Young people, they say, are future leaders.
While some may argue to the contrary, especially in politics, there’s no doubt that young people are leading in the technology, entertainment and fashion sectors.
Despite the ravaging economic recession, resulting to the second highest unemployment rate ever in Nigeria within the past ten years (18.8% as at Q3, 2017) and the little or no educational training on the skills and careers of the future, the youth have continued to be resilient and determined to go against the tide and buck the trend.
Over 27 million Nigerian youths were unemployed, according to the National Bureau of Statistics (NBS) as at September 2017.
While youth empowerment programmes by the government and non-governmental organisations have attempted to provide young people with the necessary skills to thrive, there’s an urgent need for such programmes to adequately prepare young people for the careers of the future and thus create the most significant impact for the economy: job creation.
That’s where the Nigerian banks come in.
But while Nigerian banks have arguably become the largest employer of young people, especially fresh graduates between the ages of 21 and 28 years, at least for the past 15 years, they have continued to rely on foreign technology (hello, India) to power their banking softwares.
This should change.
Interestingly, some banks like Fidelity Bank are now organising coding campsfor pre-teen and teenagers, in partnership with local software development companies (and yes, run by young Nigerians) to teach them how to code for free and potentially prepare them for future careers in software development.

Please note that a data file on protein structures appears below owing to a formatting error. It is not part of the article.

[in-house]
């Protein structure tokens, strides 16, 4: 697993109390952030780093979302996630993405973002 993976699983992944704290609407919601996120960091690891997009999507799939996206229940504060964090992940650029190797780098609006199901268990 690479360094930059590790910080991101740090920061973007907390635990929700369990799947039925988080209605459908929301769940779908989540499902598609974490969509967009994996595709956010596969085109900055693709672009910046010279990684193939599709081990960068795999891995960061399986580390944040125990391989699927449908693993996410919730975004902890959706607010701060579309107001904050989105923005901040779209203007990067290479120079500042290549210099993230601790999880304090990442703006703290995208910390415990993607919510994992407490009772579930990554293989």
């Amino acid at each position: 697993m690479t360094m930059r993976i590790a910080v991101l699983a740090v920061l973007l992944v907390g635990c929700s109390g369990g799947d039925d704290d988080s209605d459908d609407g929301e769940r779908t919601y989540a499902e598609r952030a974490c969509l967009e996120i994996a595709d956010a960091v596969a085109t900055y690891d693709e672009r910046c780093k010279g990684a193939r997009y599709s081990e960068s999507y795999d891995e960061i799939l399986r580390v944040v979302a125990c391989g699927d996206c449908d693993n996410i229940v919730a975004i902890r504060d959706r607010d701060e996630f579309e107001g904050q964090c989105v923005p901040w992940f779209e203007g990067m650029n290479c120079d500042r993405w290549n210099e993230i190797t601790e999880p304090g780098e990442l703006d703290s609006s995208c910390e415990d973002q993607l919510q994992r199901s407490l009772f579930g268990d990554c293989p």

This initiative could further be introduced to Universities and Polytechnics, especially targeting students in Computing or any other discipline but with a keen interest in programming. The banks could organise coding camps either during sessions on campus or during holidays in the summer, across the six geo-political zones in Nigeria.
Banks could also partner with a youth-focused government agency such as the Nigerian Youth Service Corps (NYSC), to help corp members who have basic coding skills to harness those skills during camp and throughout their 1-year compulsory service.
Of course, these would be considered ‘baby steps’, but on the long run, it could result in the creation and adoption of local software, reduction of unemployment rate, tackling the failings of the educational system, creation of jobs and the building of technology solutions that would solve Nigeria’s teeming problems.
Although technology skills are not the only skills needed to thrive in a 21st century economy; there are entrepreneurial and financial skills needed also, but if banks could train young people now in software design and development, we could see a future where the youth are truly the leaders of tomorrow.
Indeed, banks can play a key role in bridging the gap in the digital skills of Nigeria’s future leaders, making them compete not just locally, but globally.